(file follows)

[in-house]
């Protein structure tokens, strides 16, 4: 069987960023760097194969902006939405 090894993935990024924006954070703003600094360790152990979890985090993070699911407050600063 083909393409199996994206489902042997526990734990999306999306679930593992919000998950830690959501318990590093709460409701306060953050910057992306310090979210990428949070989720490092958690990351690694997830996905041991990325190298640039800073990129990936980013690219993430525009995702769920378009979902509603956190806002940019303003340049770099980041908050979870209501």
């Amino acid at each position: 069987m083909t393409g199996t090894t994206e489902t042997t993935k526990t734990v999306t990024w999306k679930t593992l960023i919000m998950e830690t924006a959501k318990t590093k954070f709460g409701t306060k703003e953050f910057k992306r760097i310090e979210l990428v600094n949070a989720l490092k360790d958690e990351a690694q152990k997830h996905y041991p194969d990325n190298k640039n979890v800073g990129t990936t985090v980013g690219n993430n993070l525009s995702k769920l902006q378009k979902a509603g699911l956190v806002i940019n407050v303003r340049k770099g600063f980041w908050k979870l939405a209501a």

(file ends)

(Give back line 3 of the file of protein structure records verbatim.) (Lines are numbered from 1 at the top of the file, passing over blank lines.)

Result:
């Amino acid at each position: 069987m083909t393409g199996t090894t994206e489902t042997t993935k526990t734990v999306t990024w999306k679930t593992l960023i919000m998950e830690t924006a959501k318990t590093k954070f709460g409701t306060k703003e953050f910057k992306r760097i310090e979210l990428v600094n949070a989720l490092k360790d958690e990351a690694q152990k997830h996905y041991p194969d990325n190298k640039n979890v800073g990129t990936t985090v980013g690219n993430n993070l525009s995702k769920l902006q378009k979902a509603g699911l956190v806002i940019n407050v303003r340049k770099g600063f980041w908050k979870l939405a209501a």